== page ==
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Kreß & Barriga’s The Crime of Aggression: A Commentary

In a singular contribution to the theory and practice of international criminal law, Claus Kreß and Stefan Barriga have edited a massive, two volume, 1488 page, 53 chapter commentary on the crime of aggression under the Rome Statute of the International Criminal Court. With all the recent controversy surrounding the ICC, it is worth remembering that the Court remains the focal point for the progressive development of international criminal law. Its successes as well as its failures deserve close study.

The project of defining the crime of aggression has implications beyond the Court itself. Since the crime of aggression involves the unlawful use of force between States, the definition of the crime reaffirms the contemporary jus ad bellum regime and, in particular, the enduring primacy of the UN Charter.

Kreß and Barriga have brought together leading theorists, lawyers, diplomats, and advocates to examine every aspect of the crime of aggression, from the definition of the offense to its jurisdictional constraints, from its drafting history to its domestic implementation, and from its relationship with the UN Charter to its relationship with just war theory. 

I’m particularly looking forward to reading the chapters by Dapo Akande, Roger Clark, James Crawford, William Schabas, David Scheffer, Kirsten Sellars, and Just Security’s own Harold Koh. I’m also pleased to see a number of contributions by theorists, including Martti Koskenniemi, Larry May, Jeff McMahan, Frédéric Mégret, and Jens Ohlin.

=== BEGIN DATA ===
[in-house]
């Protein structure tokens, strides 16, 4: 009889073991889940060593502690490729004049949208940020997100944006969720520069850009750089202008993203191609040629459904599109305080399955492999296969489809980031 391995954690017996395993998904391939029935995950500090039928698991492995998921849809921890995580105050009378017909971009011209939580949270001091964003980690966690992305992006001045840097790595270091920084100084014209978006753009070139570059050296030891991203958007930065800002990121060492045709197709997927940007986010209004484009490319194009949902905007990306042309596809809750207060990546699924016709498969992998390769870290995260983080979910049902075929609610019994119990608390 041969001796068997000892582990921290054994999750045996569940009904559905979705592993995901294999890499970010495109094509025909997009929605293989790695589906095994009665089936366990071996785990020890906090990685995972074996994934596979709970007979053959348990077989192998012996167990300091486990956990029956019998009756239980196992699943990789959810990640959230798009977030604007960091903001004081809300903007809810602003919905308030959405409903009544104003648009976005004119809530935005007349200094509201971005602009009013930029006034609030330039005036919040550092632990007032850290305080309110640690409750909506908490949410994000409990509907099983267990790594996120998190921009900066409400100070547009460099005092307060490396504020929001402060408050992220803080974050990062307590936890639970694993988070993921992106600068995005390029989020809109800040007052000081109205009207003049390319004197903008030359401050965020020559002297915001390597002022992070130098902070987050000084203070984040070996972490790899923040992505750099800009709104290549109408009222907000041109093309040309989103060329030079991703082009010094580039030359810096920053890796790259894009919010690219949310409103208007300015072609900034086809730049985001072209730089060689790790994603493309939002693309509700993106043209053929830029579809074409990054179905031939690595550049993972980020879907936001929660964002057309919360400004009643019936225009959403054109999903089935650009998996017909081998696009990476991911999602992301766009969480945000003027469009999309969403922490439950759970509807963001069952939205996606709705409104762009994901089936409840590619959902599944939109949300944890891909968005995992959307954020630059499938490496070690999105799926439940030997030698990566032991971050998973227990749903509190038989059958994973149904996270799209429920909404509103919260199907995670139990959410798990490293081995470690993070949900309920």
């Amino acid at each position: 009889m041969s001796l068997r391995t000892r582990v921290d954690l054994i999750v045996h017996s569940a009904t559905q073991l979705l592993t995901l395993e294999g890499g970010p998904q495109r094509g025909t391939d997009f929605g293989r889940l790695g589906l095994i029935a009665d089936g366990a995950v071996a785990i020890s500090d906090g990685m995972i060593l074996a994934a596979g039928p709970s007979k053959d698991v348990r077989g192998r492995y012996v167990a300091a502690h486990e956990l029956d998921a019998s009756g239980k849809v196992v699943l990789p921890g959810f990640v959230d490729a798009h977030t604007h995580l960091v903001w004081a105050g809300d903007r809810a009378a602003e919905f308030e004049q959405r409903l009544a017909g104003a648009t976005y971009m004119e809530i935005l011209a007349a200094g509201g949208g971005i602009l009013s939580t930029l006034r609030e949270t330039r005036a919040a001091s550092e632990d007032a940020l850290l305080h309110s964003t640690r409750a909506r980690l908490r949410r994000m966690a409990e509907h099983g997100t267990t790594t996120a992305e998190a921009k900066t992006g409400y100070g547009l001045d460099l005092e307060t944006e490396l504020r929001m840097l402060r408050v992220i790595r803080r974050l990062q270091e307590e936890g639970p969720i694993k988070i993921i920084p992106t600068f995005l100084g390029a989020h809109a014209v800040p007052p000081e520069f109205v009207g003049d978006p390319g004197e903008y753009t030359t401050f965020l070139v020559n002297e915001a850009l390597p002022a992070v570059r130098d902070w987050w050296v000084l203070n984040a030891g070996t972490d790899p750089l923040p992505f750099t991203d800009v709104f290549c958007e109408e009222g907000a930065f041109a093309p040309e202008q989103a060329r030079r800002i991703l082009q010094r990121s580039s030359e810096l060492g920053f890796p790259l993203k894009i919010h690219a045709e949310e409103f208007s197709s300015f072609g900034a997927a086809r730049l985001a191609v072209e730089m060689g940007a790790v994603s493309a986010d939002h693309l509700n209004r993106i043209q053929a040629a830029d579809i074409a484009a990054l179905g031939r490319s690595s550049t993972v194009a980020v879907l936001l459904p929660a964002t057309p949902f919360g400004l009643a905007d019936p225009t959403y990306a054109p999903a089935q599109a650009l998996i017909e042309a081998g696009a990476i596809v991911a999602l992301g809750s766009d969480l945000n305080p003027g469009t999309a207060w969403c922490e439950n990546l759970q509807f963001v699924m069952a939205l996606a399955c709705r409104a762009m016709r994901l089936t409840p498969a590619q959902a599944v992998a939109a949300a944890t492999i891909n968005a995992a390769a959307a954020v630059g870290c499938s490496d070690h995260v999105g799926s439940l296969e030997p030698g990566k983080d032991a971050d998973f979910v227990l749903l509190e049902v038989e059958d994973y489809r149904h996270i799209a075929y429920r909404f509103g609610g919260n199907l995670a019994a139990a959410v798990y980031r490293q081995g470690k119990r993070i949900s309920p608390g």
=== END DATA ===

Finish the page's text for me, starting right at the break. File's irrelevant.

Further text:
From the publisher:

The 2010 Kampala Amendments to the Rome Statute empowered the International Criminal Court to prosecute the ‘supreme crime’ under international law: the crime of aggression. This landmark commentary provides the first analysis of the history, theory, legal interpretation and future of the crime of aggression. As well as explaining the positions of the main actors in the negotiations, the authoritative team of leading scholars and practitioners set out exactly how countries have themselves criminalized illegal war-making in domestic law and practice. In light of the anticipated activation of the Court’s jurisdiction over this crime in 2017, this work offers, over two volumes, a comprehensive legal analysis of how to understand the material and mental elements of the crime of aggression as defined at Kampala. Alongside The Travaux Préparatoires of the Crime of Aggression (Cambridge, 2011), this commentary provides the definitive resource for anyone concerned with the illegal use of force.

No international law library will be complete without these two volumes, and those of us who follow these issues will be learning from them for years to come.

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About the Author

is Professor of Law and Judge Jon O. Newman Scholar at Rutgers Law School.  His first book, Law and Morality at War, was recently published by Oxford University Press in January. You can follow him on Twitter (@AdHaque110).